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Unwanted texts means class action suit for T-Mo

This haven’t been going so well for T-Mobile in court lately. Late last week we learned that they’ll face a class action suit over improper billing practices. This comes after they lost an appeal to uphold their mandatory arbitration clause. Not wasting any time, another class has filed suit against the nation’s No. 4 wireless carrier. This one is over unwanted text messages and the charges associated with them.

“T-Mobile refuses to disable the texting messaging feature on its customers’ accounts, even when the customer has no interest in sending, or, more importantly, receiving text messages,” stated plaintiffs representing Maria Detwiler and others. “Moreover, T-Mobile requires each of its customers who have not subscribed to one of T-Mobile’s Messaging Value Bundles to pay for each and every unsolicited text message they receive. In sum, T-Mobile, the party with the superior bargaining power, has carried out a wrongful business scheme regarding text messaging to deliberately cheat a large number of consumers out of individually small sums of money.”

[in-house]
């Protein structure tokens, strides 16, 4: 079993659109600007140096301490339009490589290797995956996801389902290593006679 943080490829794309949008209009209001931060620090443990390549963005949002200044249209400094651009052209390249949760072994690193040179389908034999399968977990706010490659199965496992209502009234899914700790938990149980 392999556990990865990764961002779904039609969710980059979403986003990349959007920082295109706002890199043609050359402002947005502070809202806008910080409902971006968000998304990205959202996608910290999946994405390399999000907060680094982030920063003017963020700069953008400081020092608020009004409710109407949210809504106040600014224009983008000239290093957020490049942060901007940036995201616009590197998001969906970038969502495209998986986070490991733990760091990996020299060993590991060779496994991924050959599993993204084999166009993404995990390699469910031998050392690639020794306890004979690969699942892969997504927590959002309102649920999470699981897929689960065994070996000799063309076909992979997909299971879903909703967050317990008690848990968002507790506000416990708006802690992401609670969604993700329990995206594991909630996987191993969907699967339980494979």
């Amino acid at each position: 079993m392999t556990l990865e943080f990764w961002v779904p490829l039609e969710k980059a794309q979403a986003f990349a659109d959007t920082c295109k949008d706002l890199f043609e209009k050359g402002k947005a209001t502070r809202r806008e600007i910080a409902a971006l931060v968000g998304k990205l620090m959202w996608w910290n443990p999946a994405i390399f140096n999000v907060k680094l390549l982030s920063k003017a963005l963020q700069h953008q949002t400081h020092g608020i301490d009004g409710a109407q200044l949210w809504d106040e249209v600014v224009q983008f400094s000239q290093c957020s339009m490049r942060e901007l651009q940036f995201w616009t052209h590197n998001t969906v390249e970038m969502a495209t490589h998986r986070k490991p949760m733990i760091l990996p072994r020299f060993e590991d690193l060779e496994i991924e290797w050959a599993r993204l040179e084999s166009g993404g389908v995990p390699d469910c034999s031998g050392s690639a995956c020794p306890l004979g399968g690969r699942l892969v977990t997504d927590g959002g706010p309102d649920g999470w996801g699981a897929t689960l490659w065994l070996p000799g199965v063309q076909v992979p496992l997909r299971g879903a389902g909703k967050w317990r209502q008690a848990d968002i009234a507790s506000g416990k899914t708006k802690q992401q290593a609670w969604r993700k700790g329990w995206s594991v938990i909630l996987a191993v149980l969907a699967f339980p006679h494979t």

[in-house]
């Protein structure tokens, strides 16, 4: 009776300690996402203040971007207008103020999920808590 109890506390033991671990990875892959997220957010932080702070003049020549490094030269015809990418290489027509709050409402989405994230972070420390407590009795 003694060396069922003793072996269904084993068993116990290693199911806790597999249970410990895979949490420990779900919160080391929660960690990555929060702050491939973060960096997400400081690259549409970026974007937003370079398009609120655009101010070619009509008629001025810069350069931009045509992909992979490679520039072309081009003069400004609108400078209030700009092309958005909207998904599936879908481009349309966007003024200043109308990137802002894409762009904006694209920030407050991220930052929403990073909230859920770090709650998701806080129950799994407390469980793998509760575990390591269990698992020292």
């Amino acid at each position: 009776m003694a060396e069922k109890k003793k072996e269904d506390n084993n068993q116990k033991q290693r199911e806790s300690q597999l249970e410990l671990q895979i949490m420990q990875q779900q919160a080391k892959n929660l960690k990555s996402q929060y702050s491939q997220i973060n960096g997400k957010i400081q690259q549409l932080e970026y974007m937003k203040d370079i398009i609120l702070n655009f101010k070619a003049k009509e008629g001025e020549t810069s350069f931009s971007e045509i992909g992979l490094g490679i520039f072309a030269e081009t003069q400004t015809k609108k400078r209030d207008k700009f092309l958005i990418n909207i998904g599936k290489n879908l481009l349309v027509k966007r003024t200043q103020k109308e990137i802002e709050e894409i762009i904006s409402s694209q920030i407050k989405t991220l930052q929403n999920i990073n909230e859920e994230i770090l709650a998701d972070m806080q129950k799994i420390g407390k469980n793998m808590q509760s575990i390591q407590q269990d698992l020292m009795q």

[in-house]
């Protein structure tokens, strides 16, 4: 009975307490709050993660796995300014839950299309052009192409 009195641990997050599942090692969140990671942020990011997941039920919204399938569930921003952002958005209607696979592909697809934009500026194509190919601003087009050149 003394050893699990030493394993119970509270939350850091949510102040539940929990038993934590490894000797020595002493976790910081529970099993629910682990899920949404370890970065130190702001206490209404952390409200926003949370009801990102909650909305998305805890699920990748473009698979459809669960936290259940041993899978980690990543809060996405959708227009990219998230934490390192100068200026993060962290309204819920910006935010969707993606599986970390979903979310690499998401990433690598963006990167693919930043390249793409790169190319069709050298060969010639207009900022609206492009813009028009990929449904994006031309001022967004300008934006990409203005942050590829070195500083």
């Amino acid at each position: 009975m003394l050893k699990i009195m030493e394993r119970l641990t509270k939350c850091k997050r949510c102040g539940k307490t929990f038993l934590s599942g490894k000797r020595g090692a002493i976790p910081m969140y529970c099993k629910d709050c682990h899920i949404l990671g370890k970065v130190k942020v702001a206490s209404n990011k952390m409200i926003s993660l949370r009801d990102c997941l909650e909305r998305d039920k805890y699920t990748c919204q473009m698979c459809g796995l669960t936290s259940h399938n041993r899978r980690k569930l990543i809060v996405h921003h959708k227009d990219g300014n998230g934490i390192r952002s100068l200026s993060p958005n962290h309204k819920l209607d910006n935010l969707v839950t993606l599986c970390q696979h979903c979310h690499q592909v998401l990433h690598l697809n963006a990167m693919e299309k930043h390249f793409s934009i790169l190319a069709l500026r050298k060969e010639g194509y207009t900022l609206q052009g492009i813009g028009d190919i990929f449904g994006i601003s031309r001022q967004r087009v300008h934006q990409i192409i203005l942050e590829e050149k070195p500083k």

I never really understood why it was so tough to turn off SMS. Some people just don’t want the feature. But carriers see SMS as a huge revenue cow — see those increasing per-message rates as proof. What they’re failing to understand is that you can’t force someone to use text messaging by mandating that they have the service active. People get ticked when they receive things they didn’t want in the first place, and then get charged for those things.

It also helps avoid SMS spam, which could lead to your unaware enrollment in monthly services. They’ll merely show up as “download” on your monthly bill, and they’re easy to skip over if you don’t scrutinize your bill. Many people could be saved from these types of scams if carriers like AT&T and T-Mobile allowed customers to forego SMS.

If you do get a spam text message, call your carrier immediately to try and arrange for a refund. Because of cases like this, they are likely to grant you the 20-cent pardon. And if they’re not, well, they might find themselves in the same position as T-Mobile.

[RCR Wireless News]

One Response

  1. Tex Says

    T-mobile also prohibits sending spam and/or unwanted texts, yet they have charged me for other t-mobile users sending these to me. Any lawyers out there want to make a buck??


    Posted on June 16th, 2011 at 1:45 pm

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